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Is Channel 5 Reset Real, Or 'Pokazukha'?

Will Channel Five offer anything new to Russian viewers?
Will Channel Five offer anything new to Russian viewers?
The relaunch of Russia's Channel Five in mid-March may just be another case of "pokazukha" (just for show).

Although awaited by many as a breath of fresh air on the Russian television scene, critics remain divided. Anna Kachkayeva, RFE/RL's Russian Service TV observer, argues that there are basically three groups of critics:

1) Enthusiasts and idealists welcome the new design with new hosts (like Svetlana Sorokina and Dmitry Bykov) and TV formats catering to audiences more interested in serious topics.

2) The second opinion is more skeptical, saying that the relaunch is merely cosmetic and imitation, as there are no live broadcasts and certain persons and topics will be still banned from the screen.

3) The third group greets the revamped Channel Five with nothing but ridicule and mockery.

The mainly St. Petersburg-based channel looks back on a rich tradition of Leningrad television primarily associated with its "intelligentnost" -- its closeness to the realm of refinement and the intelligentsia.

Yet in 1997, President Boris Yeltsin divested the channel of its federal status -- the federal license was granted to the channel Kultura -- which was returned only in 2007 through a decree by then-President Vladimir Putin.

In late 2009 the announcement of the restructuring infuriated staff members, who sent an open letter to President Dmitry Medvedev and Prime Minister Putin with the aim of averting massive layoffs. As a result of the restructuring, senior management discarded the label "Petersburg" because it found it inappropriate for a federal channel.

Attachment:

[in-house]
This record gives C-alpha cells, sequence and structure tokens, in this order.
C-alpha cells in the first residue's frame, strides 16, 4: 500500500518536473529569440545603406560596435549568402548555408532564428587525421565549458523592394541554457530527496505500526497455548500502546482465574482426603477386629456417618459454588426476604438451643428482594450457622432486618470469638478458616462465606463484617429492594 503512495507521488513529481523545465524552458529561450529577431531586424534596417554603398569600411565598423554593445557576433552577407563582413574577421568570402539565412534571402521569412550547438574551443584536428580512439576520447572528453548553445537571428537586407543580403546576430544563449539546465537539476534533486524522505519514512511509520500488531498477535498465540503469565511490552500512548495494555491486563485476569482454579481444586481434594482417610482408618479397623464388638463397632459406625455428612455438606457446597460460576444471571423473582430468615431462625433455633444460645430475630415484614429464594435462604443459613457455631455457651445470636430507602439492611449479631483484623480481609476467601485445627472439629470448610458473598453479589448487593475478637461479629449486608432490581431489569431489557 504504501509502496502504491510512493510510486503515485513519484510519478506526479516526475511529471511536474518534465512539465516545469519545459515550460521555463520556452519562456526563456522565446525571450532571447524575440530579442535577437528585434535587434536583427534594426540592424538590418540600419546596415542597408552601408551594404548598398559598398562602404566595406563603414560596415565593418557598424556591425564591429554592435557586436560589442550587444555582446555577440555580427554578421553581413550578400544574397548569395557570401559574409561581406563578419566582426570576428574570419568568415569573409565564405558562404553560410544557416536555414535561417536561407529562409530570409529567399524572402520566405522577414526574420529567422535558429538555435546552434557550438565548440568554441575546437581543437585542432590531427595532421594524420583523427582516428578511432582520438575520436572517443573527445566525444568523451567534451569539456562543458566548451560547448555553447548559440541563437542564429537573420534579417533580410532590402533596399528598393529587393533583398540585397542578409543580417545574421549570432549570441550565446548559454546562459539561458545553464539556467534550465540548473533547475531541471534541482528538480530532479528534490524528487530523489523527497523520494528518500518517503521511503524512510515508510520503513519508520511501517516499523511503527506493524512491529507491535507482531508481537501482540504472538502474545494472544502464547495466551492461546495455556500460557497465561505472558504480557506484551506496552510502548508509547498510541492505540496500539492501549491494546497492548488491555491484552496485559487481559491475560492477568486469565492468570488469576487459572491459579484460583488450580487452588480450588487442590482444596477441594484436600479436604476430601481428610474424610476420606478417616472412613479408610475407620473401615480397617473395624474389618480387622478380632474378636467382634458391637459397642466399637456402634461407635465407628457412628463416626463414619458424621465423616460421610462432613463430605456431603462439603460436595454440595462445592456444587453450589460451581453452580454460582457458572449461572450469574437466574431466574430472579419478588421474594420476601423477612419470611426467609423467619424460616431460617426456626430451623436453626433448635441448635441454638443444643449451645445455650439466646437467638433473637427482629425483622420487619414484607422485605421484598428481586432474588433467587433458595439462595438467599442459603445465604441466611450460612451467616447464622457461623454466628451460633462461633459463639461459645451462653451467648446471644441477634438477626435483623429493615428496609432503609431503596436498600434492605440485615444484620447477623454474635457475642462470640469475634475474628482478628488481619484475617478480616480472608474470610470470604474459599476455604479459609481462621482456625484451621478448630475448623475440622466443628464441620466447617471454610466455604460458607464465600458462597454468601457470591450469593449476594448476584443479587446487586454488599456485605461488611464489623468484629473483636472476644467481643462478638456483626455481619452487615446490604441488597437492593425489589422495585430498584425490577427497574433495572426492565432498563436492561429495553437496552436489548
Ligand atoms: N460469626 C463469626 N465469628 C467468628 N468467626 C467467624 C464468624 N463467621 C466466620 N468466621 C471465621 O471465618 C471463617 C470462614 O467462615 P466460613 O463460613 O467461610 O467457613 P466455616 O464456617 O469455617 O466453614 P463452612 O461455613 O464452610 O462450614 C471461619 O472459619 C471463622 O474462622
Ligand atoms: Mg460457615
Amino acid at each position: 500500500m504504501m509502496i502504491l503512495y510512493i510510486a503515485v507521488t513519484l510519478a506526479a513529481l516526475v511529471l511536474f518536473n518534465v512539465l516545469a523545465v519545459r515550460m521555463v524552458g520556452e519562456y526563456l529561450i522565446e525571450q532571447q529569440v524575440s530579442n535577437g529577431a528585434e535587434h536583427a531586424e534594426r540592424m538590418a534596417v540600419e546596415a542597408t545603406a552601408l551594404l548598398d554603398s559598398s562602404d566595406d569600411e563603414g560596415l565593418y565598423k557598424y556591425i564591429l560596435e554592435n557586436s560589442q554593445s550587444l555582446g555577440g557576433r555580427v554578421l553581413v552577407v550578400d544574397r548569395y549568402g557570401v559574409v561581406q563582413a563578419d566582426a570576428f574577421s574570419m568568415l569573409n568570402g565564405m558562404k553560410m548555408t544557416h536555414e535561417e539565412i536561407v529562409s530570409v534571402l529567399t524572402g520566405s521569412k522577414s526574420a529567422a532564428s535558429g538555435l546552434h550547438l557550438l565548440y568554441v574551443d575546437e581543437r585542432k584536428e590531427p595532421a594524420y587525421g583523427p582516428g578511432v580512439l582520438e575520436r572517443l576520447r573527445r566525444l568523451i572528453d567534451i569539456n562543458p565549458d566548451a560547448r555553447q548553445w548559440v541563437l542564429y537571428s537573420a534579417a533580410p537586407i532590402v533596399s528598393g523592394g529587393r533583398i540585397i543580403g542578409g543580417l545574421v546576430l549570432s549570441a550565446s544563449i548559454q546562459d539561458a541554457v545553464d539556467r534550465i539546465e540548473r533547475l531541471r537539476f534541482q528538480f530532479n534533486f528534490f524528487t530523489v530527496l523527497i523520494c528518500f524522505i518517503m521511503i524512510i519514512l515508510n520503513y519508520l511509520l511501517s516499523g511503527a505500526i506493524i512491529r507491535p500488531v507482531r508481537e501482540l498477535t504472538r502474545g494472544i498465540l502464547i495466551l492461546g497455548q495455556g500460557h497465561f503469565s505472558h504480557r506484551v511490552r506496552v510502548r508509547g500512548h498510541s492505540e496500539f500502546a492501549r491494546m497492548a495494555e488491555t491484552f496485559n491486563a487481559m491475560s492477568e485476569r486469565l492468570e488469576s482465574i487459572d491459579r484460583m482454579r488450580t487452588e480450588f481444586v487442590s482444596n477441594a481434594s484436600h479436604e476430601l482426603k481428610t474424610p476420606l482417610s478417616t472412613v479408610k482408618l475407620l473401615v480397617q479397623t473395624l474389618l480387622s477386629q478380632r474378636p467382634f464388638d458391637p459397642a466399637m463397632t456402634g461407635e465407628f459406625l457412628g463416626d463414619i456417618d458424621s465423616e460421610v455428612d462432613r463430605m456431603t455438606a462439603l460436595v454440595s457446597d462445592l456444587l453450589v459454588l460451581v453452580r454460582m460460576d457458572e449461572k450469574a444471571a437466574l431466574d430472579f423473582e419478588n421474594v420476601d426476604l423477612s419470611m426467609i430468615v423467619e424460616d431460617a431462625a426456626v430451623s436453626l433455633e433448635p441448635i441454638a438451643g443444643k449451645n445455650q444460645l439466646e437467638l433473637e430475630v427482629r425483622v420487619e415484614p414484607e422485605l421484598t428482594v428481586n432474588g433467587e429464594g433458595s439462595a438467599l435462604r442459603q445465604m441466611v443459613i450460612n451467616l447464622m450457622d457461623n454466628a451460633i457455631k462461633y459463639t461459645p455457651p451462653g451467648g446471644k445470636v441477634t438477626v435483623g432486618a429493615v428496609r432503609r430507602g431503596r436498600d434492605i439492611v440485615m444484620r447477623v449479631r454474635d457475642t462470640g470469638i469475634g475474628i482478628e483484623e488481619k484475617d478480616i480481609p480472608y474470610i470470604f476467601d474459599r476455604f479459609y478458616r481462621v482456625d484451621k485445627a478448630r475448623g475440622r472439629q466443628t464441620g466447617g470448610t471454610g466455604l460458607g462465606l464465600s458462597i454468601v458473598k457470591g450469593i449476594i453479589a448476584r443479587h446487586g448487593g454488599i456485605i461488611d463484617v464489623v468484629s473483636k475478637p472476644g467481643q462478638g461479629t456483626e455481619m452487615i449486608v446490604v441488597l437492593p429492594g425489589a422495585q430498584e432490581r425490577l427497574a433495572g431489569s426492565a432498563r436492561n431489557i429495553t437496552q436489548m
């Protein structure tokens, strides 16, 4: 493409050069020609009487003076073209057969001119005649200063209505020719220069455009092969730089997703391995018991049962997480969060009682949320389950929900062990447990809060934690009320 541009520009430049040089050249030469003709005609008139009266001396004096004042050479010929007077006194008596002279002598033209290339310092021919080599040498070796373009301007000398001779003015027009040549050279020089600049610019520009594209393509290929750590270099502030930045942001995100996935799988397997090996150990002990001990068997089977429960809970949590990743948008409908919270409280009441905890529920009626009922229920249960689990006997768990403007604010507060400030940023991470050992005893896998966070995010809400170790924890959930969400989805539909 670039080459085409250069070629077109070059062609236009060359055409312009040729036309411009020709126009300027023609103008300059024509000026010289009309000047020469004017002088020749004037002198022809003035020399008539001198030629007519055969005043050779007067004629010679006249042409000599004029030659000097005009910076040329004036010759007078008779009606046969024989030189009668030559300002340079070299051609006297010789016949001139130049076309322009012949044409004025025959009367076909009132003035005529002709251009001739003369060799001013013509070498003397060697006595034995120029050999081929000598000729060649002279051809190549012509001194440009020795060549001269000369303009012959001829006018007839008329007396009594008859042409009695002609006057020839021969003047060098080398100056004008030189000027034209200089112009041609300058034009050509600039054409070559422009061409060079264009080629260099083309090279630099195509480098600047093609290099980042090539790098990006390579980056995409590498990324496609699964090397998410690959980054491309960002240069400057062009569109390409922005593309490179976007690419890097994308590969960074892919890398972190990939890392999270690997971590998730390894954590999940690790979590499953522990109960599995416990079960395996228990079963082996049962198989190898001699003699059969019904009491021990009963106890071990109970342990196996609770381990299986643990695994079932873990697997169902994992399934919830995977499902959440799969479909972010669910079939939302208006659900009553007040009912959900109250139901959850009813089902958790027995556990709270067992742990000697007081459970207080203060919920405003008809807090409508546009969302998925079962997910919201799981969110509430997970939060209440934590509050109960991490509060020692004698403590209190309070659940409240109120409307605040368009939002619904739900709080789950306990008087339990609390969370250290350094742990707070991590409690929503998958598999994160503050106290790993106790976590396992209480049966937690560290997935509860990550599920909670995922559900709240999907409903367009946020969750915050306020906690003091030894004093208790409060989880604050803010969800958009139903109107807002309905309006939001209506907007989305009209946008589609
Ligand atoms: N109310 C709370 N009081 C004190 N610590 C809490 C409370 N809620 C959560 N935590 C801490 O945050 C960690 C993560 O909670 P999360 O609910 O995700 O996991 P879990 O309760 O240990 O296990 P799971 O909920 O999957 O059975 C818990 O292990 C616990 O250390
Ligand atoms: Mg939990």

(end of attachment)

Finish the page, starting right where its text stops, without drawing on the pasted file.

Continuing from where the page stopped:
Looking at the official website, the channel claims to be an intelligent and knowing interlocutor that should be interesting for every thinking person, offering an alternative to the ubiquitous soap operas and flat talk shows. Dmitry Bykov, host of the new show "Oil painting," hopes that freedom will be blooming on Channel Five as, like Joseph Brodsky said, "freedom is the fifth season of the year."

Together with REN-TV, the newspaper "Izvestia," and the National Telecommunications Group of Companies, Channel Five belongs to the National Media Group founded in February 2008. However, the group's ownership -- the bank Rossia, Severstal, Surgutneftegaz, and Sogaz -- makes cardinal changes highly unlikely.

Figures from the TNS Gallup research institute show that Channel Five had only 1 percent market share in Moscow during the first two weeks after the reset. In other regions, it's often just technically impossible to receive Channel Five.

In a commentary dedicated to the 15th birthday of the First Channel on April 1, TV host Vladimir Pozner lamented that television in Russia has become less sharp and critical and mainly embraces entertainment. Only political change can alter the situation, Pozner said.

Half a year ago, Pozner himself was censored by Channel Five when he was awarded a major Russian TV award in St. Petersburg.

-- Fabian Burkhardt

About This Blog

Written by RFE/RL editors and correspondents, Transmission serves up news, comment, and the odd silly dictator story. While our primary concern is with foreign policy, Transmission is also a place for the ideas -- some serious, some irreverent -- that bubble up from our bureaus. The name recognizes RFE/RL's role as a surrogate broadcaster to places without free media. You can write us at

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